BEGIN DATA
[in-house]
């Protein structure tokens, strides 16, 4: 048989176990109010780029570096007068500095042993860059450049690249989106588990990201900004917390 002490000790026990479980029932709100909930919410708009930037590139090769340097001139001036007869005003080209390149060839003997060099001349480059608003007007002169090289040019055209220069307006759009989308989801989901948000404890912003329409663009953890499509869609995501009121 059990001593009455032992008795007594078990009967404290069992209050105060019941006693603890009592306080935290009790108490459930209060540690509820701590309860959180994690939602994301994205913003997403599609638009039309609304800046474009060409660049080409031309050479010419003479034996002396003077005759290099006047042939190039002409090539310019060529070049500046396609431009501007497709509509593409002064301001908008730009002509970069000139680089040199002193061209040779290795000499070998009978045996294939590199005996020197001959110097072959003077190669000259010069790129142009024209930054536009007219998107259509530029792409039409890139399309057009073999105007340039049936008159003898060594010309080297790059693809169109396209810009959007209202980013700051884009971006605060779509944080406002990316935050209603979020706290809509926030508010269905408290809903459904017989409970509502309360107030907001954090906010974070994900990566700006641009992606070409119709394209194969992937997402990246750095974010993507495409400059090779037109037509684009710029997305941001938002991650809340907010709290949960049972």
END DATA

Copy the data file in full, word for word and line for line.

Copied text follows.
[in-house]
């Protein structure tokens, strides 16, 4: 048989176990109010780029570096007068500095042993860059450049690249989106588990990201900004917390 002490000790026990479980029932709100909930919410708009930037590139090769340097001139001036007869005003080209390149060839003997060099001349480059608003007007002169090289040019055209220069307006759009989308989801989901948000404890912003329409663009953890499509869609995501009121 059990001593009455032992008795007594078990009967404290069992209050105060019941006693603890009592306080935290009790108490459930209060540690509820701590309860959180994690939602994301994205913003997403599609638009039309609304800046474009060409660049080409031309050479010419003479034996002396003077005759290099006047042939190039002409090539310019060529070049500046396609431009501007497709509509593409002064301001908008730009002509970069000139680089040199002193061209040779290795000499070998009978045996294939590199005996020197001959110097072959003077190669000259010069790129142009024209930054536009007219998107259509530029792409039409890139399309057009073999105007340039049936008159003898060594010309080297790059693809169109396209810009959007209202980013700051884009971006605060779509944080406002990316935050209603979020706290809509926030508010269905408290809903459904017989409970509502309360107030907001954090906010974070994900990566700006641009992606070409119709394209194969992937997402990246750095974010993507495409400059090779037109037509684009710029997305941001938002991650809340907010709290949960049972």